Blackmail

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Blackmail Movie Review | Abhinay Deo | Irrfan Khan | Arunoday Singh | Kirti Kulhari | Movie Review of Blackmail | Rocheston TV
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Movie Info

  • Director: Abhinay Deo
  • Actors: Irrfan Khan, Kirti Kulhari, Divya Dutta, Arunoday Singh, Omi Vaidya
  • Music: Amit Trivedi
  • Cinematography: Jay Oza
  • Edited by: Huzefa Lokhandwala
  • Produced by: Bhushan Kumar, Krishan Kumar, Abhinay Deo, Apurba Sengupta

Movie Reviews

Blackmail: Good Premise Let Down by Inadequate Writing

Movie Review by Trijai Nerthi (Rocheston Certified Movie Critic)

Director Abhinay Deo’s Blackmail isn’t a bad film. In moments, it does find a way to make you laugh through its dark humor. In fact, the premise it is set on is interesting to a point. But as time goes on and the pace begins to slow down, the film becomes predictable and uninteresting.

Dev (Irrfan Khan) is a middle class, middle aged man who works at a company that manufactures toilet paper. Slogging at a mundane job to pay-off monthly EMIs, he is quite unhappy with his life. One day, he returns home and finds his wife, Reena (Kirti Kulhari) in bed with another man. This incident drives him over to the darker side as he resorts to blackmailing his wife’s goofy lover, Ranjit (Arunoday Singh). The series of chaotic events that follows his acts of desperation forms the crux of the film.

Blackmail follows the same format of the director’s 2011 film, Delhi Belly. In the latter, a photographer ends up blackmailing his landlord and this leads to a chain of planned chaos. In the former, your average Joe resorts to blackmail, indirectly initiating a chain of blackmailing scenarios that involves each and every character in the film. This similarity in the screenplay of these films is the reason why Blackmail doesn’t feel fresh. Among the hundreds of dark humour stories that make their way into Bollywood, this film becomes just another one in the list.

The film begins in a promising manner. Director Abhinay establishes Dev’s mindset in quite a creative way in the beginning of the film. From here to the point where he resorts to blackmail, all goes well. But it is only when other characters are sucked into the mishaps does the film lose track of its goal.

In 2011, Delhi Belly’s humor was quite unique. But the same line of humor when used in a film like Blackmail nearly seven years later only disappoints the audience. Sure, a few moments bring about laughs but none of the comedy proves to be unforgettable. The comedy track featuring Dev’s Boss’ obsession with toilet paper is especially annoying.

To make things worse, the film’s running time drags on, forcing you to become impatient towards the end. The last forty minutes of the film are especially unbearable. In the first half, you appreciate the film’s non-judgmental approach to covering the wife’s affair. But Blackmail breaks this notion into pieces in Urmila Matondkar’s cameo song Bewafa Beauty in which most of the blame is placed on the woman while pity is kept aside for the man.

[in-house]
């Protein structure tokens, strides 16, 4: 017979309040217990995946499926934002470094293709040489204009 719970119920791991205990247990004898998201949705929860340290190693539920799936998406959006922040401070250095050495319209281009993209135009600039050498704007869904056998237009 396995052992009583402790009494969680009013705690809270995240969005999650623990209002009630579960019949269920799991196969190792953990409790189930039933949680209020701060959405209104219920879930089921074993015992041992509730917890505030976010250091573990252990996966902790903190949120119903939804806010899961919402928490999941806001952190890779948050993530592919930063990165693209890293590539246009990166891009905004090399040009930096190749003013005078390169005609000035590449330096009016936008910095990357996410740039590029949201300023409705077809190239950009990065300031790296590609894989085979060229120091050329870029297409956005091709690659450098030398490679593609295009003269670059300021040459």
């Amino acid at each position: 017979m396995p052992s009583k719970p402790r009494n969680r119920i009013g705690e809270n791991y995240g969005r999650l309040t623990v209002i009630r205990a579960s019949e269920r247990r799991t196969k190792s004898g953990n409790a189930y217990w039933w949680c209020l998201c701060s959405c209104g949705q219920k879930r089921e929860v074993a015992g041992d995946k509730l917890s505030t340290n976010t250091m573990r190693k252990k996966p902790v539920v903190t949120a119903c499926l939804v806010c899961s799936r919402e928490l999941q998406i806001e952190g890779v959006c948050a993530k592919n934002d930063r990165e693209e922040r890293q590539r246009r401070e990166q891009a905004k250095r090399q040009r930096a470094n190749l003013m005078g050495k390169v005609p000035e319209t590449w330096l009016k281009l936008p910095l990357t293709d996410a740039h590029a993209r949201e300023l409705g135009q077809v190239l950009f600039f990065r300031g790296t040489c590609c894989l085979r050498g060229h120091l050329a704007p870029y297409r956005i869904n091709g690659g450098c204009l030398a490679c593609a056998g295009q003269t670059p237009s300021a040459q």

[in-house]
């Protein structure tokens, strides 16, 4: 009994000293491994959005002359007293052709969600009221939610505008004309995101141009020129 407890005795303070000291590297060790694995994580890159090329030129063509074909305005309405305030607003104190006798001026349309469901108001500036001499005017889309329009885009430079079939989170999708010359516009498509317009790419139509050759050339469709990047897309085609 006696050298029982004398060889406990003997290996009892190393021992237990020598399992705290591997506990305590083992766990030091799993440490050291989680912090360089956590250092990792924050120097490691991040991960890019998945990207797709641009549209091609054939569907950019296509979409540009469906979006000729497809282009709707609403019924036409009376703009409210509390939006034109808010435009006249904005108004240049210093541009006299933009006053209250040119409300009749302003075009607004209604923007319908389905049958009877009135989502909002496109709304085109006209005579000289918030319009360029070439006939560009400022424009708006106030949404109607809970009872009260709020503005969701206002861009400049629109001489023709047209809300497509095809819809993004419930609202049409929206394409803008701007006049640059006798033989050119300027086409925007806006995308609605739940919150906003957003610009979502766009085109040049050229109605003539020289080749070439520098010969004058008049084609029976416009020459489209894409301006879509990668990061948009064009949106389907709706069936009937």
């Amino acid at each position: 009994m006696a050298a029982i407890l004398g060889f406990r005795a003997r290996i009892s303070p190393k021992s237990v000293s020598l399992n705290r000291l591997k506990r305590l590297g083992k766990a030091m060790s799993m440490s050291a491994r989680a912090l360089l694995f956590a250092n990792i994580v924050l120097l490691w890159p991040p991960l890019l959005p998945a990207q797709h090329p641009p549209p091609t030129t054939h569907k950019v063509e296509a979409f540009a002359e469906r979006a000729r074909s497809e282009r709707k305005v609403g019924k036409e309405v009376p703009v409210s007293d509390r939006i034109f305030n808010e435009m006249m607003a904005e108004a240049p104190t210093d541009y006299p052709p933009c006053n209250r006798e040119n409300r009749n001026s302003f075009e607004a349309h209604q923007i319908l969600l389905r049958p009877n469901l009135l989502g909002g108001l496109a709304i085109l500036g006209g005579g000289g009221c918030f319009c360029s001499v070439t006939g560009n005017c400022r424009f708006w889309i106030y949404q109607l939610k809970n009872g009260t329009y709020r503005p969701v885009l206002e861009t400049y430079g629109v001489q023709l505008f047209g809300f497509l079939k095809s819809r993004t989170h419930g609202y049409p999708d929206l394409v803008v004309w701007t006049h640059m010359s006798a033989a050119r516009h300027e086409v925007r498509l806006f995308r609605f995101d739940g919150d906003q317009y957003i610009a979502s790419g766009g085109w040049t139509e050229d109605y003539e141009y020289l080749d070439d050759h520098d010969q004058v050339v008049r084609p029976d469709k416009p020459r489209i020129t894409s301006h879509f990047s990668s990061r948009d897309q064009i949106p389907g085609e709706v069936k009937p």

As Dev, Irrfan Khan is great. He takes an averagely written character and lends it a whole new perspective. From portraying suppressed anger to expressing himself in moments of utter desperation, Irrfan Khan exceeds in his portrayal of a frustrated middle-class man. In fact, beyond a point, the finesse of the actor is the only reason why you sit through the film’s predictable proceedings.

Kirti Kulhari receives a mediocre role but manages to make her character interesting by exhibiting shades of intriguing vulnerability. Her character, Reena, is written so hastily that is appears superficial. Her take on the proceedings is never explored.

The director scores in the development of certain characters though. Ranjit’s character for instance is funny. Arunoday Singh makes you laugh with the goofiness he brings to his character. A certain lady who sells guns and a detective with an outrageous wig too are quite amusing.

The beauty of these characters is their grey area. The director never intends for you to like these characters but you won’t hate them either. The villainous side of each of them is explored in the film in an uninhibited manner.

Jay Oza’s unique angles that expose the perverse side of Dev are perfectly in line with the theme of the film. Every time he peeks into his bedroom, creepy visuals indicate his notions. Oza’s visual language is responsible for retaining the authenticity of the director’s vision.

Amit Trivedi’s music has the right balance of quirk and eclectic notes to complement the dark premise of the film.

On the whole, Blackmail is your average dark comedy film. It is entertaining but after a point, it’s slow pacing and predictable plot fails to sustain your interest.

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